Discover Biotech Digital Health Pharma FDA & EMA ONCOLife Contact

UC Davis Scientists Discover 'Death Switch' to Triggering Cancer Cell Self-Destruction

Scientists have discovered an epitope on the CD95 receptor that can trigger cancer cells to self-destruct. This discovery could enhance the efficacy of current immunotherapies, revolutionize solid tumor treatments, and offer promising new cancer therapies.

Recent research breakthroughs have pointed to a promising direction in cancer therapy. Scientists from the UC Davis Comprehensive Cancer Center have identified a specific section on the CD95 receptor, also known as Fas, which could potentially instruct cancer cells to self-destruct. This finding, published in the Nature journal Cell Death & Differentiation, heralds a potential revolution in the treatment of solid tumors.

The CD95 receptor, aptly termed the 'death receptor', plays a pivotal role in the process. When this receptor is activated, it initiates a signal, instructing cells to self-destruct, a phenomenon experts believe can be harnessed to develop more effective cancer treatments.

Jogender Tushir-Singh, the senior author of the study and an associate professor in the Department of Medical Microbiology and Immunology at UC Davis, shared, 

“We have found the most critical epitope for cytotoxic Fas signaling, as well as CAR T-cell bystander anti-tumor function. Previous efforts to target this receptor have been unsuccessful. But now that we’ve identified this epitope, there could be a therapeutic path forward to target Fas in tumors.”

Traditional cancer treatments, such as surgery, chemotherapy, and radiotherapy, can be effective initially. However, there is a challenge with therapy-resistant cancers that often re-emerge. Immunotherapies, particularly CAR T-cell-based therapies, have shown significant promise in disrupting this recurrence cycle.

These therapies involve engineering a patient's T-cells to target and attack tumor cells. While they've demonstrated success against blood cancers like leukemia, their efficacy against solid tumors has been limited. These solid tumors, often referred to as "cold tumors", are adept at shielding themselves from immune cells.

Tushir-Singh explained the challenge,  “These are often called cold tumors because immune cells simply cannot penetrate the microenvironments to provide a therapeutic effect. It doesn’t matter how well we engineer the immune receptor activating antibodies and T cells if they cannot get close to the tumor cells. Hence, we need to create spaces so T cells can infiltrate.”

The discovery of the CD95 epitope could be the answer. By targeting this epitope, scientists believe they can not only destroy tumor cells but also enhance the efficacy of existing immunotherapies, particularly CAR T-cell therapy. This dual-action mechanism could provide a powerful weapon against tumors.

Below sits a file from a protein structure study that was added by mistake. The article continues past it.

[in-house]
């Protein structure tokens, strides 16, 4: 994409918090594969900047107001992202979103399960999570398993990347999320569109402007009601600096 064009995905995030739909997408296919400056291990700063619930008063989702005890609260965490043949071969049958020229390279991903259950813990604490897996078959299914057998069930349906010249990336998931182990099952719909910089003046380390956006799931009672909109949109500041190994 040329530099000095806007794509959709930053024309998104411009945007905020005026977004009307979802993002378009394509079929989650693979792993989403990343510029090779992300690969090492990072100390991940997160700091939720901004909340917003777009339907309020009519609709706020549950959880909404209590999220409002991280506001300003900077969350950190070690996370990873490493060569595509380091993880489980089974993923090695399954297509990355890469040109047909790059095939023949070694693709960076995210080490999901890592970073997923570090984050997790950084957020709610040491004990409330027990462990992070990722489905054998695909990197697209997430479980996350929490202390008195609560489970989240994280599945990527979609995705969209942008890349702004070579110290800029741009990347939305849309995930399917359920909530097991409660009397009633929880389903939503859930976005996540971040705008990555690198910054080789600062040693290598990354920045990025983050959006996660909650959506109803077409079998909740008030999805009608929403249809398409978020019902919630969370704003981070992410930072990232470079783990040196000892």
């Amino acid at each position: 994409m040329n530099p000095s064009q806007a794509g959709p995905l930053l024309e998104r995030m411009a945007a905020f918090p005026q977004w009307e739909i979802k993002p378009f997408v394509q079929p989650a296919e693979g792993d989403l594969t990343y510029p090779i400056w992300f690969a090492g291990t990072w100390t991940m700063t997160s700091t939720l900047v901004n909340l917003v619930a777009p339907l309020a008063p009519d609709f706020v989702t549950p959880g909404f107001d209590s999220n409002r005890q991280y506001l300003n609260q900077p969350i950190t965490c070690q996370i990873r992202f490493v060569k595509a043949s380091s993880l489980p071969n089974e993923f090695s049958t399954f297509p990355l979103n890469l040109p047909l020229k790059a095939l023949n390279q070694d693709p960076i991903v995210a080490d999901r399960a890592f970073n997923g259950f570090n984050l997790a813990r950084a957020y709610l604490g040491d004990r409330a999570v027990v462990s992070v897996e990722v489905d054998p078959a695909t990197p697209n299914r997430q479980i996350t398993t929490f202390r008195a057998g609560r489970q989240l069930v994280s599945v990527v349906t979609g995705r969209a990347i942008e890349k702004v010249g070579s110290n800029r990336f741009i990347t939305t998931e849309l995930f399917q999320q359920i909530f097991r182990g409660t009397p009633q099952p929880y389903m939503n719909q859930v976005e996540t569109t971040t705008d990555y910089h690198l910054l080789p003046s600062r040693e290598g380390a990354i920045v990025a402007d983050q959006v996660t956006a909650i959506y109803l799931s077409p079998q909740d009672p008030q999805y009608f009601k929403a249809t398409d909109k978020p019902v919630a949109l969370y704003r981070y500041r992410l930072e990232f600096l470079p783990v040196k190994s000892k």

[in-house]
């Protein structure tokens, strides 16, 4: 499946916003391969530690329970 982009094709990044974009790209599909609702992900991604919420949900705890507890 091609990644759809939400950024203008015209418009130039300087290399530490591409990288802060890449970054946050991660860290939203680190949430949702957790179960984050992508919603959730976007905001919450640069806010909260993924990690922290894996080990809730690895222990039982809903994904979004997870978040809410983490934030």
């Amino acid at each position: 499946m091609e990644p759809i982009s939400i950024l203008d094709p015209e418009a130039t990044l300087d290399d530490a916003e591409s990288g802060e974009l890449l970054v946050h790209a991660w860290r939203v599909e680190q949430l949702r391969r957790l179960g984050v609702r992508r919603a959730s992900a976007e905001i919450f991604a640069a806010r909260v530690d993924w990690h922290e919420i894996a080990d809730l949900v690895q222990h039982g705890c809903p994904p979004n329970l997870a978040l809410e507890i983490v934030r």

Furthermore, the study highlighted the importance of understanding a patient's Fas status. Tushir-Singh emphasized, 

"This is a definitive marker for bystander treatment efficacy of CAR T therapy. But most importantly, this sets the stage to develop antibodies that activate Fas, selectively kill tumor cells, and potentially support CAR T-cell therapy in solid tumors."

This knowledge could serve as a marker for the treatment's effectiveness and help design strategies to boost CAR T-cell therapy's impact on solid tumors. While the research is still in its early stages, the findings offer a beacon of hope. The next steps involve developing antibodies that can target this epitope, potentially unlocking a new era in cancer treatment.

Abstract of the research 

Characterizing the regulatory Fas (CD95) epitope critical for agonist antibody targeting and CAR-T bystander function in ovarian cancer

Abstract: Receptor clustering is the most critical step to activate extrinsic apoptosis by death receptors belonging to the TNF superfamily. Although clinically unsuccessful, using agonist antibodies, the death receptors-5 remains extensively studied from a cancer therapeutics perspective. However, despite its regulatory role and elevated function in ovarian and other solid tumors, another tumor-enriched death receptor called Fas (CD95) remained undervalued in cancer immunotherapy until recently, when its role in off-target tumor killing by CAR-T therapies was imperative. By comprehensively analyzing structure studies in the context of the binding epitope of FasL and various preclinical Fas agonist antibodies, we characterize a highly significant patch of positively charged residue epitope (PPCR) in its cysteine-rich domain 2 of Fas. PPCR engagement is indispensable for superior Fas agonist signaling and CAR-T bystander function in ovarian tumor models. A single-point mutation in FasL or Fas that interferes with the PPCR engagement inhibited apoptotic signaling in tumor cells and T cells. Furthermore, considering that clinical and immunological features of the autoimmune lymphoproliferative syndrome (ALPS) are directly attributed to homozygous mutations in FasL, we reveal differential mechanistic details of FasL/Fas clustering at the PPCR interface compared to described ALPS mutations. As Fas-mediated bystander killing remains vital to the success of CAR-T therapies in tumors, our findings highlight the therapeutic analytical design for potentially effective Fas-targeting strategies using death agonism to improve cancer immunotherapy in ovarian and other solid tumors.


About Author: Hüseyin Kandemir

As a medical journalist with over 20 years of experience, I have served as an Editor and Reporter for various magazines, newspapers, and online broadcasting platforms, consistently demonstrating a strong commitment to excellence in journalism. My specialization includes medical science, digital health, AI for health, data science, and biotechnology.

Related Articles


No Comments Yet!

Make a Comment!